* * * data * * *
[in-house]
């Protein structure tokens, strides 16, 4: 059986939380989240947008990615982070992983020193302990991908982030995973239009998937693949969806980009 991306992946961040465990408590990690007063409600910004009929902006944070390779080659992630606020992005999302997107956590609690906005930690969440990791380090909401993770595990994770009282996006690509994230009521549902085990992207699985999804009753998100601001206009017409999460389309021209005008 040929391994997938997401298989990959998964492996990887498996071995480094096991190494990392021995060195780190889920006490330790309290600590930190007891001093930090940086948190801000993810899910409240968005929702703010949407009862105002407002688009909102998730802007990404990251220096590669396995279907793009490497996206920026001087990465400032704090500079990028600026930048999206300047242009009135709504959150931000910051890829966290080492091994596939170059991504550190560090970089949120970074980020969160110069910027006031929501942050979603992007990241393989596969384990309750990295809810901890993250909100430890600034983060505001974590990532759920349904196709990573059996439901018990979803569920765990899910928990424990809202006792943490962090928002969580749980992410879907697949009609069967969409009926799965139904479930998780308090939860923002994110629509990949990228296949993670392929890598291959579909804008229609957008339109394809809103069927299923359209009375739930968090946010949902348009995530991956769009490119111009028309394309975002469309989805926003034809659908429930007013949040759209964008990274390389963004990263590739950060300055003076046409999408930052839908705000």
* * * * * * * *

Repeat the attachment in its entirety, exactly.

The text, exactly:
[in-house]
């Protein structure tokens, strides 16, 4: 059986939380989240947008990615982070992983020193302990991908982030995973239009998937693949969806980009 991306992946961040465990408590990690007063409600910004009929902006944070390779080659992630606020992005999302997107956590609690906005930690969440990791380090909401993770595990994770009282996006690509994230009521549902085990992207699985999804009753998100601001206009017409999460389309021209005008 040929391994997938997401298989990959998964492996990887498996071995480094096991190494990392021995060195780190889920006490330790309290600590930190007891001093930090940086948190801000993810899910409240968005929702703010949407009862105002407002688009909102998730802007990404990251220096590669396995279907793009490497996206920026001087990465400032704090500079990028600026930048999206300047242009009135709504959150931000910051890829966290080492091994596939170059991504550190560090970089949120970074980020969160110069910027006031929501942050979603992007990241393989596969384990309750990295809810901890993250909100430890600034983060505001974590990532759920349904196709990573059996439901018990979803569920765990899910928990424990809202006792943490962090928002969580749980992410879907697949009609069967969409009926799965139904479930998780308090939860923002994110629509990949990228296949993670392929890598291959579909804008229609957008339109394809809103069927299923359209009375739930968090946010949902348009995530991956769009490119111009028309394309975002469309989805926003034809659908429930007013949040759209964008990274390389963004990263590739950060300055003076046409999408930052839908705000």